The Patriot Game is an Irish ballad that critically examines the ultra-nationalist posture of the IRA during the 1950s. The song is set in the period following WWII when the IRA launched a new campaign to bring about the unification of Northern Ireland (which is part of the United Kingdom) with the independent Republic Of Ireland. It was written by Dominic Behan (younger brother of playwright Brendan Behan), the tune adapted from an earlier folksong,The Merry Month Of May. The song tells the story of Fergal O'Hanlon, an IRA Volunteer from County Monaghan who achieved minor fame for taking part in an attack on Brookeborough Royal Ulster Constabulary barracks, in County Fermanagh on 1st January 1957. O'Hanlan was killed in the attack at the age of 17. This incident took place during The IRA's 1950s Border Campaign(1956 - 1962) which resulted in complete failure. The attack was devised and led by Sean Garland, an IRA. man from County Dublin- another volunteer, Seán South, from Limerick was also killed during the raid.

The song is perhaps one of the most famous to emerge from the Irish nationalist struggle, and is immensely popular amongst the IRA, as well as other groups. The Patriot Game has been recorded by numerous artists, including the Kingston Trio, Judy Collins, Bob Dylan, and The Clancy Brothers. Dylan also used the tune, when writing his song; With God On Our Side.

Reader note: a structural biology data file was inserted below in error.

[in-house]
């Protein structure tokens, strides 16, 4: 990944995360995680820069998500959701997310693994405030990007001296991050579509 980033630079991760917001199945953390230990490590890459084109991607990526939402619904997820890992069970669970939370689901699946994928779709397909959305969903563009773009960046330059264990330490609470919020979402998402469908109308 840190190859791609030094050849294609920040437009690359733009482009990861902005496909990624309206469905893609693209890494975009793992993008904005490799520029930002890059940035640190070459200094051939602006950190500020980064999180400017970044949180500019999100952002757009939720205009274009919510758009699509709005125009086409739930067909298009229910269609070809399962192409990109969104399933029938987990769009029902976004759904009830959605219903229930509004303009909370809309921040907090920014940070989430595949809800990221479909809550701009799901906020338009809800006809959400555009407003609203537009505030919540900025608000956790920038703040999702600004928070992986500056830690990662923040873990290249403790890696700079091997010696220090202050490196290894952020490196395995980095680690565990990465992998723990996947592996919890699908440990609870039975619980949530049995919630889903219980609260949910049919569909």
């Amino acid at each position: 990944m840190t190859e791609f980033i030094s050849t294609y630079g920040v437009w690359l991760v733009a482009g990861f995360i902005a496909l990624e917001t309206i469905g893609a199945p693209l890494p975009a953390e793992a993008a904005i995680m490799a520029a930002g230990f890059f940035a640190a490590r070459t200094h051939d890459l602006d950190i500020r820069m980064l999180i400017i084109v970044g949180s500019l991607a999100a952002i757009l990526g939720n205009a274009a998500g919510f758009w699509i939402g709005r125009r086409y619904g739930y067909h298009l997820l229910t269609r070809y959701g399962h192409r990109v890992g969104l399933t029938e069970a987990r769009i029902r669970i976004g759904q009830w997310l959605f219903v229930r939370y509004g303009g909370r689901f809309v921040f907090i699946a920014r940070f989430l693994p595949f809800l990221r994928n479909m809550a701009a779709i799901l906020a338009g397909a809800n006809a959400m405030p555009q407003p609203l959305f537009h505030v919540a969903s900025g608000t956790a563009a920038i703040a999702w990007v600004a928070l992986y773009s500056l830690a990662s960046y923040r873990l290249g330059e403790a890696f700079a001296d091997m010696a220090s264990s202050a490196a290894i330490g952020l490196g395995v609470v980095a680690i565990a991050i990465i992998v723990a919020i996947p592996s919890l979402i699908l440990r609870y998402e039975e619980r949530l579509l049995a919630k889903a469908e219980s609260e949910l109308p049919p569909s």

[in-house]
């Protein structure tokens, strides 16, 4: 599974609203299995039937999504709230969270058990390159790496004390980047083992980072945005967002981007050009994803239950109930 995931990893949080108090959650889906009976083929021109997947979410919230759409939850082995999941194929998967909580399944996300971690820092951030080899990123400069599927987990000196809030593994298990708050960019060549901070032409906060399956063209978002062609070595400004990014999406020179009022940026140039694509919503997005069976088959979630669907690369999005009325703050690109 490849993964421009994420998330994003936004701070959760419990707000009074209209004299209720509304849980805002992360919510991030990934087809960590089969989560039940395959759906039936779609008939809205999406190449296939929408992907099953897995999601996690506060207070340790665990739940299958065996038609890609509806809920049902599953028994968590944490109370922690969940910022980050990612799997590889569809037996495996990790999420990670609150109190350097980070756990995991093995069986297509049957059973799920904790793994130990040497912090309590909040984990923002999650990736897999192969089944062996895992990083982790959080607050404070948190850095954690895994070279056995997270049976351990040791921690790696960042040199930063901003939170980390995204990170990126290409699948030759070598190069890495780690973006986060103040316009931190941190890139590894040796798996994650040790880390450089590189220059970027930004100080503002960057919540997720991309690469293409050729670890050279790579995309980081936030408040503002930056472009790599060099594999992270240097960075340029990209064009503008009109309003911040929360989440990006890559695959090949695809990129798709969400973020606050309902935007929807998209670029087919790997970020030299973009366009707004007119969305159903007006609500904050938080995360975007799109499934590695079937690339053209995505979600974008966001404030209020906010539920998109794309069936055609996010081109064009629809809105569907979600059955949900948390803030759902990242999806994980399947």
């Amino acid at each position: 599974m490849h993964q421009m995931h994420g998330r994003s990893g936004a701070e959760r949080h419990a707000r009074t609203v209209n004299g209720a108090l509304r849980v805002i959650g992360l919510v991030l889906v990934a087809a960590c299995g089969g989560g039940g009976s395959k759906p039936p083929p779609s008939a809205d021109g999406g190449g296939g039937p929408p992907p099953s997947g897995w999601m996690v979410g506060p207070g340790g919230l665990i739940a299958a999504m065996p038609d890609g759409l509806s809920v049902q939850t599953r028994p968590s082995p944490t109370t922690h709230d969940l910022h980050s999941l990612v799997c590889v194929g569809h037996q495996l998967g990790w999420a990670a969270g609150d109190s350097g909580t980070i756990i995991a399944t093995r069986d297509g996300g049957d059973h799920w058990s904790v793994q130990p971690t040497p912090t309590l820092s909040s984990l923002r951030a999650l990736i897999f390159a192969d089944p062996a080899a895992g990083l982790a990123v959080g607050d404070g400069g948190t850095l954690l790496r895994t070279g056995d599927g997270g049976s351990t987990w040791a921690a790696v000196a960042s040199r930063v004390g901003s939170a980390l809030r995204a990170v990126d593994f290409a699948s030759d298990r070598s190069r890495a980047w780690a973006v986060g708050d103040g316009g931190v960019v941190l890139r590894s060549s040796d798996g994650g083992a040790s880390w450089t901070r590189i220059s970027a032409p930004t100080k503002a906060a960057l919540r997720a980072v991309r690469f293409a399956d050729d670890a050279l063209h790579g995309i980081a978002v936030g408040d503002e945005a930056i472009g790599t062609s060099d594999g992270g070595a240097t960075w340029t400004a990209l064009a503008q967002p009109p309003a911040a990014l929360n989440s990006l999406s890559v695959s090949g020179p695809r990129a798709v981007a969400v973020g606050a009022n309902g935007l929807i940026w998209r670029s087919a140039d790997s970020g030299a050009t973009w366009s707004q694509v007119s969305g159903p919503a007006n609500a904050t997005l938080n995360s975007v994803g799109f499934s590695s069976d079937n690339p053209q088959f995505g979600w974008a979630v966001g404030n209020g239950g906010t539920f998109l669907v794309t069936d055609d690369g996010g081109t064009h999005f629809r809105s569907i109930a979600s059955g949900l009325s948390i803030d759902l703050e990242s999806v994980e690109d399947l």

Behan called Dylan a plagiarist and a thief, by claiming the melody as an original composition, in an attempt to goad him into a lawsuit. Behan's argument has some merit, especially when one compares the structure of the songs' lyrics; it becomes clear that Dylan lifted the structure of Behan's song to make the song relevant to the America of the Vietnam war era; Dylan's refusal to credit Behan's work (particularly the lyrical structure) was the main issue at stake and in response Behan took the view that the provenance of Dylan's entire body of work must be questioned. Behan also took issue with the Clancy Brothers, who chose not to sing the verse that was critical of Éamon de Valera)

Sullivan Ballou Letter - Ken Burns
(Probably one of the most beautiful letter to ever be written. You can still feel the emotion of the letter even after such a long time has passed. Sullivan Ballou was killed a week later at the first Battle of Bull Run, July 21, 1861.

Born March 28, 1829 in Smithfield, R.I., Ballou was educated at Phillips Academy in Andover, Mass.; Brown University in Providence, R.I. and the National Law School in Ballston, N.Y. He was admitted to the Rhode Island Bar in 1853.

Ballou devoted his brief life to public service. He was elected in 1854 as clerk of the Rhode Island House of Representatives, later serving as its speaker. He married Sarah Hart Shumway on October 15, 1855, and the following year saw the birth of their first child, Edgar. A second son, William, was born in 1859. Ballou immediately entered the military in 1861 after the war broke out. He became judge advocate of the Rhode Island militia and was 32 at the time of his death at the first Battle of Bull Run on July 21, 1861.